Alexei Ponikarovsky was picked in the fourth round (87th overall) by Toronto in 1998. (Photo by Jim McIsaac/Getty Images)
Whether via text messaging or over a frosty beverage, you can bet trade talk is the dominant topic of conversation among NHL GMs these days.
If I was at the helm of an NHL team and happened to be chewing trade with Toronto Maple Leafs boss Brian Burke, I’d be far more inclined to test the waters on left winger Alexei Ponikarovsky than center/infrequent winger Matt
(This is all with the understanding that the Leafs’ top two potential moving blocks, Tomas Kaberle and Niklas Hagman, would require more return than I either have or am willing to part with.)
It’s very probable Stajan and Ponikarovsky, both pending unrestricted free agents, will be moved before the March 3 trade deadline as Burke tries to provide some kind of direction to a franchise that has as many disenfranchised supporters as ever.
Nik Antropov was moved at this time last year for a second round pick and, presumably, you’re looking at the same price – maybe a mid-level prospect – to put Stajan or Ponikarovsky on your club.
The reason I’d pony up for Ponikarovsky first is because it’s easier to envision him excelling in a playoff scenario than Stajan. Projecting post-season exploits for either player requires a little imagination because neither has experienced anything beyond regular season action since the lockout ended.
But Ponikarovsky’s size alone – 6-foot-4, 220 pounds – makes him more of a prime candidate to excel in a setting where the going gets gruff. He’s also a three-time 20-goal scorer who’s on pace for 27 this year – and don’t forget he’s playing for the Leafs.
The 29-year-old Ukrainian has a decent shot, but his most desirable quality is an ability to stake his claim to a section of ice close to the crease and use quick hands to hammer home rebounds. Again, by virtue of size, he’s also pretty good down low, where he can protect the puck and work a good cycle with his linemates.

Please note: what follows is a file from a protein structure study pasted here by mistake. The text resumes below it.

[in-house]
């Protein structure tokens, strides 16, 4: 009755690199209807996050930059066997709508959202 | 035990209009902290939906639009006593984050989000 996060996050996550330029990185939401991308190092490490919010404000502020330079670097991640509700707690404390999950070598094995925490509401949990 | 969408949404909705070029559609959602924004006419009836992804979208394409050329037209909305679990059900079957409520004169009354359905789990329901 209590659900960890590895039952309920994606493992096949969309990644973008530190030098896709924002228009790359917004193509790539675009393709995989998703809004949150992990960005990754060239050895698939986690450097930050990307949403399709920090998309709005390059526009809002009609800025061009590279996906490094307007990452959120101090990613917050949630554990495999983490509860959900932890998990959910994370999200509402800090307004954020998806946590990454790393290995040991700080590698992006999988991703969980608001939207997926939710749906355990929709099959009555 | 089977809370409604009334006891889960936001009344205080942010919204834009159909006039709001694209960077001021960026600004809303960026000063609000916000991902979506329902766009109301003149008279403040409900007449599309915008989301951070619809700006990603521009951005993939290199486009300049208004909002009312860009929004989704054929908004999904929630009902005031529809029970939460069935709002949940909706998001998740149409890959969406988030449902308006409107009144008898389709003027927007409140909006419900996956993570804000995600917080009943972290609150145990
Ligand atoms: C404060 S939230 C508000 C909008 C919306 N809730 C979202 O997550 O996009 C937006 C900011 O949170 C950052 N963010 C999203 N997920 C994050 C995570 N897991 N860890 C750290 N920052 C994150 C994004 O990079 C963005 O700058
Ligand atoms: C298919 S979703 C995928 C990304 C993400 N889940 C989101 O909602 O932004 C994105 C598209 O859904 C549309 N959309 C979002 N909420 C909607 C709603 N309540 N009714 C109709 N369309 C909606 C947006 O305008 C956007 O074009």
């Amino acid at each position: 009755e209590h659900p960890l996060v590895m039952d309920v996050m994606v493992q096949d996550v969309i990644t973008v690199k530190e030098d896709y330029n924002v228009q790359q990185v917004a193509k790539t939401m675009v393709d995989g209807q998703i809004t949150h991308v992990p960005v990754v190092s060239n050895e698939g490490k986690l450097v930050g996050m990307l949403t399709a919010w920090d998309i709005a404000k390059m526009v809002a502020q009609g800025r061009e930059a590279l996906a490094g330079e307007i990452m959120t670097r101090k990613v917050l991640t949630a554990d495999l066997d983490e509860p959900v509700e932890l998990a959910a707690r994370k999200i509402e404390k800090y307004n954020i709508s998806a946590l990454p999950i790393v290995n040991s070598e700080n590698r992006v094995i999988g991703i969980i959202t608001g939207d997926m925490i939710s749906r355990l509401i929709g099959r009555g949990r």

Of course, before making any moves, it’s important a team has clearly identified its needs. Dealing for Ponikarovsky means you want a guy who can come in and get you some goals. Maybe he provides what you’re after, maybe he doesn’t, but either way there’s no confusion as to what’s motivating the transaction.
What void are you hoping to fill in a swap for Stajan? Sometimes it’s tough to figure out what kind of role a decent player on a bad team would fill on a good squad. The 26-year-old Leaf lifer falls into that category. Stajan has shown he can put some numbers up when playing with a front-line player like Phil Kessel, but he’s not good enough to generate a ton of production on his own.
Quite frankly, it’s tough to see Stajan playing a top-six role on a team that considers itself good enough for a Cup run.
So maybe he slides into the third-line pivot role. He’s certainly got more offensive upside than the majority of No. 3 centers, but then again, is decent scoring ability what you’re looking for out of that position? Goals are welcome wherever they come from, but most teams’ bottom line on the bottom two lines is playing an effective shutdown role.
Stajan is a heads-up, defensively aware hockey player, but he’s not somebody you throw over the boards with the belief he’ll unconditionally thwart whatever heat the opposition brings. I don’t see him fulfilling the same role Sammy Pahlsson played between Rob Niedermayer and Travis Moen for the Ducks during their 2007 run to the Cup and obviously he’s well short of guys like Kris Draper and John Madden, who were defined by their ability to deafen the most prolific attackers during their heyday.
Stajan is a fairly versatile hockey player, but in this case his status as a jack-of-all-trades, master of none could work as a deterrent in dealing for him.
Ryan Dixon is a writer and copy editor for The Hockey News magazine, the co-author of the book Hockey's Young Guns and a regular contributor to THN.com. His blog appears Thursday and his column, Top Shelf, appears Wednesday.
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